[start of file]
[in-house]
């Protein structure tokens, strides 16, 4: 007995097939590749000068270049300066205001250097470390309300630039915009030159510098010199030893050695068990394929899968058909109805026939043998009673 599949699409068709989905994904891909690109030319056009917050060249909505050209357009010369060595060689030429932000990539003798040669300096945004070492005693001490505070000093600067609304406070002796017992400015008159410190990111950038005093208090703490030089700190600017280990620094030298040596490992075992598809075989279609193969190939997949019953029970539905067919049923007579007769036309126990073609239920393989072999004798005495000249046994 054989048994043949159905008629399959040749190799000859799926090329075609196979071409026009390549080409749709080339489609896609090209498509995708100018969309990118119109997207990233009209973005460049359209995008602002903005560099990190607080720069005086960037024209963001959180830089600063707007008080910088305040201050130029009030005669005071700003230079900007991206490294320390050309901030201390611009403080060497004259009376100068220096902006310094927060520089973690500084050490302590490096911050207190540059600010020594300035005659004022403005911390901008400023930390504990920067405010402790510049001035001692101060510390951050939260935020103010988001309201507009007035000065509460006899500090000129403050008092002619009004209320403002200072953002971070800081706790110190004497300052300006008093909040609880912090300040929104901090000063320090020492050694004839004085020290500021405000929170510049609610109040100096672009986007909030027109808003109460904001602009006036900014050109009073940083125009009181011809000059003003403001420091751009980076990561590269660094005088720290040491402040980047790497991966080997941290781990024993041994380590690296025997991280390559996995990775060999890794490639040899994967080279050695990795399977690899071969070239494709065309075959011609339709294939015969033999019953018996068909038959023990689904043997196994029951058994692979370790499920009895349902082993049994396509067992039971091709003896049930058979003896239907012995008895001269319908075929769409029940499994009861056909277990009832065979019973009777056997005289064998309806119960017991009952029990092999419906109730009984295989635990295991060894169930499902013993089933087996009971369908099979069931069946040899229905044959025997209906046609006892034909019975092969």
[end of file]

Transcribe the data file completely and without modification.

[in-house]
């Protein structure tokens, strides 16, 4: 007995097939590749000068270049300066205001250097470390309300630039915009030159510098010199030893050695068990394929899968058909109805026939043998009673 599949699409068709989905994904891909690109030319056009917050060249909505050209357009010369060595060689030429932000990539003798040669300096945004070492005693001490505070000093600067609304406070002796017992400015008159410190990111950038005093208090703490030089700190600017280990620094030298040596490992075992598809075989279609193969190939997949019953029970539905067919049923007579007769036309126990073609239920393989072999004798005495000249046994 054989048994043949159905008629399959040749190799000859799926090329075609196979071409026009390549080409749709080339489609896609090209498509995708100018969309990118119109997207990233009209973005460049359209995008602002903005560099990190607080720069005086960037024209963001959180830089600063707007008080910088305040201050130029009030005669005071700003230079900007991206490294320390050309901030201390611009403080060497004259009376100068220096902006310094927060520089973690500084050490302590490096911050207190540059600010020594300035005659004022403005911390901008400023930390504990920067405010402790510049001035001692101060510390951050939260935020103010988001309201507009007035000065509460006899500090000129403050008092002619009004209320403002200072953002971070800081706790110190004497300052300006008093909040609880912090300040929104901090000063320090020492050694004839004085020290500021405000929170510049609610109040100096672009986007909030027109808003109460904001602009006036900014050109009073940083125009009181011809000059003003403001420091751009980076990561590269660094005088720290040491402040980047790497991966080997941290781990024993041994380590690296025997991280390559996995990775060999890794490639040899994967080279050695990795399977690899071969070239494709065309075959011609339709294939015969033999019953018996068909038959023990689904043997196994029951058994692979370790499920009895349902082993049994396509067992039971091709003896049930058979003896239907012995008895001269319908075929769409029940499994009861056909277990009832065979019973009777056997005289064998309806119960017991009952029990092999419906109730009984295989635990295991060894169930499902013993089933087996009971369908099979069931069946040899229905044959025997209906046609006892034909019975092969």